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  Directions:Part One Listening Comprehension (20 minutes)(略)

  Part II Reading Comprehension (35 minutes)

  Directions: There are four reading passages in this part. Each passage is followed by some questions. For each question there are four suggested answers marked A, B, C and D. You should choose the One best answer and blacken the corresponding letter on the ANSWER SHEET with a pencil. Passage 1

  Mrs. Lester kept on asking her husband to take her to the ballet. Mr. Lester hates the ballet, but when his employer invited him and his wife, he could not get out of it. As they drove to the theatre that evening, the fog got worse and worse. The traffic slowed down to a walking pace and almost stopped. When they eventually got to the theatre, the ballet was over. Mrs. Lester could not work out ho w it had taken them so long to get there, even taking the fog into account. The theatre was within walking distance of their house. It took her a long time to g et over the disappointment.

  A month later, Mrs. Lester found out what had happened. Mr. Lester told a fri end of his that he had taken wrong turning on purpose. This friend told his wife , and the wife immediately went around to tell Mrs. Lester. The two women began to plan a revenge. One day, when Mr. Lester was not in, they broke into his stud y, which he always locked. His hobby was collecting old coins. Mrs. Lester had already worked out how much his collection was worth:$850!They were taking some coins out of the case when they heard a car pull up outside the house. Mrs. Lester quickly switched the light off, and they waited, holding their breath. The front door opened and Mr. Lester came in. They heard him take his coat off. He walked towards the study door and opened it. There was no chance for the women to get away without being seen. Mr. Lester switched the light on and was astounded to see his wife standing there with a handful of valuable coins. It took both husband and wife a long time to get over this.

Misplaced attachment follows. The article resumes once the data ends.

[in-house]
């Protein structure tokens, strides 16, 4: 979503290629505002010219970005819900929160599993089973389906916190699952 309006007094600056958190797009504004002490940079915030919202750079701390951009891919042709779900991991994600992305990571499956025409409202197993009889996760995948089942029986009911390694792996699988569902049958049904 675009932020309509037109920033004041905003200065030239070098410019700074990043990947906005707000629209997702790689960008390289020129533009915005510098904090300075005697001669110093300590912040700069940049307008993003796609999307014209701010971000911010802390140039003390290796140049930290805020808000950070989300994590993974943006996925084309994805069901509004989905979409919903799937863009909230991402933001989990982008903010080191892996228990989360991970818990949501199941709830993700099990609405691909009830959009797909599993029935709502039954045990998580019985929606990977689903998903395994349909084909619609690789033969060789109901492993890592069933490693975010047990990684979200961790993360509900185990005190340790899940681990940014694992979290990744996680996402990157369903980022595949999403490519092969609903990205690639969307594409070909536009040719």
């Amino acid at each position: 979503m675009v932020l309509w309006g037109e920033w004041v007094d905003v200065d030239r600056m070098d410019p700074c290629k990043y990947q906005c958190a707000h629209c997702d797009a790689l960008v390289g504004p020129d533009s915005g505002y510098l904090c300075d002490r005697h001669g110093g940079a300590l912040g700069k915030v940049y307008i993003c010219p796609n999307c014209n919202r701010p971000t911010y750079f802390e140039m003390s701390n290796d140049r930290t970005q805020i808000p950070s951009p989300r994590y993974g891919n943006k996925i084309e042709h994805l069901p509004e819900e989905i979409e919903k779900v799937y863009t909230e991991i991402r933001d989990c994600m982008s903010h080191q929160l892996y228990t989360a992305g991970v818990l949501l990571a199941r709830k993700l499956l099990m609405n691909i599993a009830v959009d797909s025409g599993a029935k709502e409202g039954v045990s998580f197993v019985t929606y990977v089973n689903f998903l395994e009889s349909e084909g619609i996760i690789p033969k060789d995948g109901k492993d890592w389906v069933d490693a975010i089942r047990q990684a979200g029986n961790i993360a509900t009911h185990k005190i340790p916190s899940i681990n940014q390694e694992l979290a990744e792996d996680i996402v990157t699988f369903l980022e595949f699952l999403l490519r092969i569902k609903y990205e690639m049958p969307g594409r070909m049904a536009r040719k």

11. Which of the following is correct?

  A. Mr. Lester likes to watch ballet. B. Mrs. Lester likes to watch ballet. C. Both of them like to watch ballet D. Neither of them likes to watch ballet.

  12. It was quite_____ when they drove to the theatre. A. rainy B. stormy C. cloudy D. foggy

  13. The theater is_____ from Mr. and Mrs. Lester's. A. an hour-driving B. in the other side of the city C. very near D. half an hour of bicycle riding

  14. The wife of Mr. Lester's friend is a _____. A. social worker B. house cleaner C. baby sitter D. gossip

  15. How many persons are mentioned in this story?

  A. Three B. Four C. Five D. Six